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Help! Grounded Power Supply

I have an old computer charger that is 65 watts and 19.5 volts. I cut off the connector to solder an xt-60 to it and there were three wires. The three wires were black, white, and blue. This power supply is grounded. Can someone provide clarification for which wires to use?


Master member
What are you trying to power? More then likely that type of power supply will not work as a charger if that is what you are thinking. It may be used to power a charger but at 65 watts and the 19 volts most PC`s and laptops have a built in charger that this power supply just supplies power to.


Active member
Hate to ask, but which cord did you cut, AC side or DC side?
On the DC side

White = +ve voltage
Black = 0V (ground)
Blue = Sense - feeds EEPROM in laptop to control charging (approx. 1.5V when laptop is charging - likely very close to the white wire voltage when not plugged into laptop).

If your plan is to use the DC voltage to power a DC input Lipo charger, 65Watts is only going to give you approximately 3.4 amps (Power = Voltage x Current)....not a lot to play with when charging Lipos. If that is enough current, use the black and white wires, cap the blue sense wire.

However, I also suggest that you grab a DVM and test the lines for your self. Better safe than sorry.

As Bricks mentions server and/or desktop power supplies are a good source for doing what you are looking into, more Wattage - more current for charging. (a 450 Watt supply would give you about 30Amps at 12 Volts good for up to 3 cell lipos, put 2 in series for 24 Volts 30Amps and good up to 6 cell)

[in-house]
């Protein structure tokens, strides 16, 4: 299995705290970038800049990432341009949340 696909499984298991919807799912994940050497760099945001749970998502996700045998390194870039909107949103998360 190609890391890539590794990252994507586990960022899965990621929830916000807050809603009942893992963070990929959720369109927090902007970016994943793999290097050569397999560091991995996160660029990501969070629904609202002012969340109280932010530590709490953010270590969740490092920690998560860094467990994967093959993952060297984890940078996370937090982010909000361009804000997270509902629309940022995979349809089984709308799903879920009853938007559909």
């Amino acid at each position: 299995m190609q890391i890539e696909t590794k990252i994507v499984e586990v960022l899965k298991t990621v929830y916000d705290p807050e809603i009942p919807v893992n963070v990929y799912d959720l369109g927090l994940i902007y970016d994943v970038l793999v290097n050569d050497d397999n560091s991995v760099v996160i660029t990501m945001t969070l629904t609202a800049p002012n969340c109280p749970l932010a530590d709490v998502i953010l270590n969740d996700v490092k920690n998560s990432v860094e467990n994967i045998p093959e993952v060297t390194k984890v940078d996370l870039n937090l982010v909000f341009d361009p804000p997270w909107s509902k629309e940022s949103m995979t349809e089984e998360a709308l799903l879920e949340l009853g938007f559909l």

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Well-known member
The first guideline that you should remember when modifying electrical equipment is to assume that the colour codes mean nothing. When people ask me questions and start citing wire colours I tend to think they should not be working on the equipment in the first place. Hooking things up by colour often results in damaged equipment.

Some laptop chargers had a barrel plug and supplied around 19VDC to the internal power supplies of the laptop. However, these usually only had two wires in the DC cable. You need to check between all three wires with a multimeter in both AC and DC modes. A three-wire supply could be many things - multiple voltages, standby power control, chassis ground, or a center-tapped AC transformer that will toast up your charger immediately.